J.R.R. Tolkien explains that fantasy in the modern tradition of William Morris, is misunderstood as escapist literature. Rather, a fantasy presents a world that is comparative to our own and which through that comparison has the potential to inspire change. This is the radical potential of the imaginary. The fact that the landscape, characters, and ideas shared through Jewish folklore are so unfamiliar to many Jewish children is thus a serious concern for without it, the rest of Judaism has little foundation. Some, despondent with the superstitions of yor, have argue for a Judaism built upon Maimonides quietist neo-Aristotelian rationalism – a philosopher’s Judaism. They are deluding themselves. We are dreamers, children of prophets and our stories are containers and vehicles for values that might eagerly (or absently, or casually, or callously) be overwritten in favor of some other muscular Judaism. As a project in recovery and restoration, we thus seek to develop in the minds of youth and adults fluency in the living imagination of Jewish culture through modalities of immersive and transformative experiential education. We hope that our realization of this project through tabletop adventure roleplaying inspires other educators to incorporate its techniques in their own curriculum and with the groups they seek to engage deeply with loving-kindness for the autonomy of their student’s tselem elohim – their world creating capabilities. –Aharon Varady, 2015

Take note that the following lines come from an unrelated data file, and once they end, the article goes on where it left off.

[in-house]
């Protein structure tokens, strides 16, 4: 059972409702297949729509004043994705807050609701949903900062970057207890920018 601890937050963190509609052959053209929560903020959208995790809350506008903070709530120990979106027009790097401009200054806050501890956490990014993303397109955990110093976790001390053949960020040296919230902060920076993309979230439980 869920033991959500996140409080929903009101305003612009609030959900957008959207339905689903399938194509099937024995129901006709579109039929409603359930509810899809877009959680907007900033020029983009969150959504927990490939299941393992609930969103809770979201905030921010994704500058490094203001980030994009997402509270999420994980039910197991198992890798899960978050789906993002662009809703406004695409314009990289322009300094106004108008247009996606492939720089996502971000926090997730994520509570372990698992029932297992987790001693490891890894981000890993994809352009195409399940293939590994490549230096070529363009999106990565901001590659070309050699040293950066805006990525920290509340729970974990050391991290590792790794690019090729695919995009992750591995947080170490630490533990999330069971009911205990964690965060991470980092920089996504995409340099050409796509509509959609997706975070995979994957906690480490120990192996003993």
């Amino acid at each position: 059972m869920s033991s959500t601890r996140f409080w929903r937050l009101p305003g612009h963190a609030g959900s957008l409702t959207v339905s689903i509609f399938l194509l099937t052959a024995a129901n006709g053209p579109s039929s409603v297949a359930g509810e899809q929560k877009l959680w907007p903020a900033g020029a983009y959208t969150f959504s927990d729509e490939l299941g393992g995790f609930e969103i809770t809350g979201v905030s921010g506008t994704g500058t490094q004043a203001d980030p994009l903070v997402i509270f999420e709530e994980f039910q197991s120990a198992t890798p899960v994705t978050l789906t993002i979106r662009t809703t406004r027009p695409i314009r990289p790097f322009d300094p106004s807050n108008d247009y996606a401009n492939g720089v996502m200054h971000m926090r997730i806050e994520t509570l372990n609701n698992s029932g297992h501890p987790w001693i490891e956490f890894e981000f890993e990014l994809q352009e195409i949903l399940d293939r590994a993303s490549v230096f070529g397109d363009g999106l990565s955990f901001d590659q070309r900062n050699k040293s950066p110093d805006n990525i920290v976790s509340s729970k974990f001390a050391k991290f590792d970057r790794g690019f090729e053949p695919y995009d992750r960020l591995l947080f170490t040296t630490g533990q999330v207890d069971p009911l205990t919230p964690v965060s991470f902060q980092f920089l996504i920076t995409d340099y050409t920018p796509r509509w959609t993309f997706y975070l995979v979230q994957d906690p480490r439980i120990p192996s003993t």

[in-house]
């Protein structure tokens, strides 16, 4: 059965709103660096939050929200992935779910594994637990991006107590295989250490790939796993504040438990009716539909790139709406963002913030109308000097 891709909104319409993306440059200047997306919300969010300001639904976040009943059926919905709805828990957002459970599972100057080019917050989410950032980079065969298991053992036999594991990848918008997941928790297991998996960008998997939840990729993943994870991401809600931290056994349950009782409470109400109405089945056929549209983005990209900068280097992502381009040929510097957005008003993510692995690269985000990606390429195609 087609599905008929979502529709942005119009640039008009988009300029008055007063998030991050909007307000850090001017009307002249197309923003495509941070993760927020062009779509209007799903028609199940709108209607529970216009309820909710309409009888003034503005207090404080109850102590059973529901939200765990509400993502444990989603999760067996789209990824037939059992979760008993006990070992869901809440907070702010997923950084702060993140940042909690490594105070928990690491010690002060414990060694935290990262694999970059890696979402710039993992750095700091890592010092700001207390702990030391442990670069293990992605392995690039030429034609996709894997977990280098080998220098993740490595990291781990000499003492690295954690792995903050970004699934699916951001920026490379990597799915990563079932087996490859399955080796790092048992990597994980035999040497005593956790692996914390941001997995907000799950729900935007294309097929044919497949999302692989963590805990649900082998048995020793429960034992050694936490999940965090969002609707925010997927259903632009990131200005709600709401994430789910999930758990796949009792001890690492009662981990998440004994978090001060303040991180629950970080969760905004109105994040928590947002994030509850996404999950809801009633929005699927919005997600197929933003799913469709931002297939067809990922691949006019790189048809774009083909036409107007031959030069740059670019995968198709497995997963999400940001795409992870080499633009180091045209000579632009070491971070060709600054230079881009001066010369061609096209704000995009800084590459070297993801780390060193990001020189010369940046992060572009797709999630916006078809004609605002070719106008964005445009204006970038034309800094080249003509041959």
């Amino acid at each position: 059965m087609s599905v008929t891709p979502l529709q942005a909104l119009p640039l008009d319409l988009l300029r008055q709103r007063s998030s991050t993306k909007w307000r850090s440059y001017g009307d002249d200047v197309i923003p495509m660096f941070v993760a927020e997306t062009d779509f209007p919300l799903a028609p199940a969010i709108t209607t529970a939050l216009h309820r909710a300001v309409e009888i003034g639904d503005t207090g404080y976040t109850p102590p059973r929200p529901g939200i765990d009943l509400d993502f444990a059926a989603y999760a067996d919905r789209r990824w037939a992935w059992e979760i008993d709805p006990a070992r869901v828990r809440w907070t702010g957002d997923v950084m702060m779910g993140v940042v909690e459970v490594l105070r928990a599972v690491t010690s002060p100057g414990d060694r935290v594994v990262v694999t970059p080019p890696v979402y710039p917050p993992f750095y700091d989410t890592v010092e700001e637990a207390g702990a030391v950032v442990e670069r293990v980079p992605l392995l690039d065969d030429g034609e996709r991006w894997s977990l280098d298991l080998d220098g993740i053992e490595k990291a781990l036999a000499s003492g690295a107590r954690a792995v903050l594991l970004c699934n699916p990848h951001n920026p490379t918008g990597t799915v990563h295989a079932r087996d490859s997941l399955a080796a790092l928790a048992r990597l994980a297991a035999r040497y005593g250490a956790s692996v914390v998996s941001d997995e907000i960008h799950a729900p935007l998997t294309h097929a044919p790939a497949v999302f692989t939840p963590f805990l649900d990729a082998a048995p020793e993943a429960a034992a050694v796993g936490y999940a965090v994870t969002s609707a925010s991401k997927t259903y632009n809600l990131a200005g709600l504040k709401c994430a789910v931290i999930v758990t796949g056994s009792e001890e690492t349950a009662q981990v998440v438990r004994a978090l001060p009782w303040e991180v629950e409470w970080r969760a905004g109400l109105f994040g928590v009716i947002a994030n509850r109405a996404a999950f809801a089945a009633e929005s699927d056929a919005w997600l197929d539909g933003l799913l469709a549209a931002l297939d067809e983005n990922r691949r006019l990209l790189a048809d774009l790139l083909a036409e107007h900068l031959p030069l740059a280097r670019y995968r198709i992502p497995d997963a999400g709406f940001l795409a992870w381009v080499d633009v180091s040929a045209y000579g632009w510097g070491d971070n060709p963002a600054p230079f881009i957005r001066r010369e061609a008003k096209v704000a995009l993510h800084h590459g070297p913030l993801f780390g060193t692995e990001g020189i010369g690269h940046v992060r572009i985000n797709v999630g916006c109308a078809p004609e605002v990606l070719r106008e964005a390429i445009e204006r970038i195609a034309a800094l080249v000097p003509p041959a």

Adventure roleplaying through the landscape of Jewish folktales, rabbinic Jewish lore, and biblical and apocryphal mythology has been the largely private and very nerdy desire of Aharon Varady since he was 11 years old. He was first introduced to Jewish demons while learning the Talmud Bava Metziah in fifth grade and to Jewish fantasy literature soon afterward through an anthology of strange Yiddish stories translated by Joachim Neugroshel, z”l, entitled: Yene Velt (the Other Side). Frustrated by the misappropriation of Jewish fantasy motifs and mystical ideas in western hermetic, occult, and genre literature, on the one hand, and the lack of attention, interest, and expertise among Jewish educators, on the other, he set out to learn as much as he could from books, eventually discovering a growing body of scholarly literature in English in academic libraries. Through a clever ploy, he tricked a community of Jewish environmental educators into an evening of adventure roleplaying and character creation in a medieval world populated by oppressive fiefs, scroll thievery, magic, demons, and forest Jews. While pursuing a masters degree in Jewish experiential education at the William Davidson School at the Jewish Theological Seminary of America, he wrote a paper in 2013 titled: “Developmental Issues in Guided Fantasy Roleplaying for Children and Young Adolescents for Jewish Education.” In 2014, while working as a Yahadut (Judaism) specialist at Eden Village Summer Camp, he began offering “Midbar Quest” as an activity during schmooze for a select group of “Keter” boy campers. This Players Handbook was written during the summer of 2015, when Midbar Quest was accepted as an official ḥug (elective) option for both pre-teen and adolescent campers, boys and girls. The popular ḥug engaged over 80 campers that year. Since then it’s continued to be developed by aspiring maggidim worldwide, in-person and online, in synagogues and supplemental Jewish education curricula.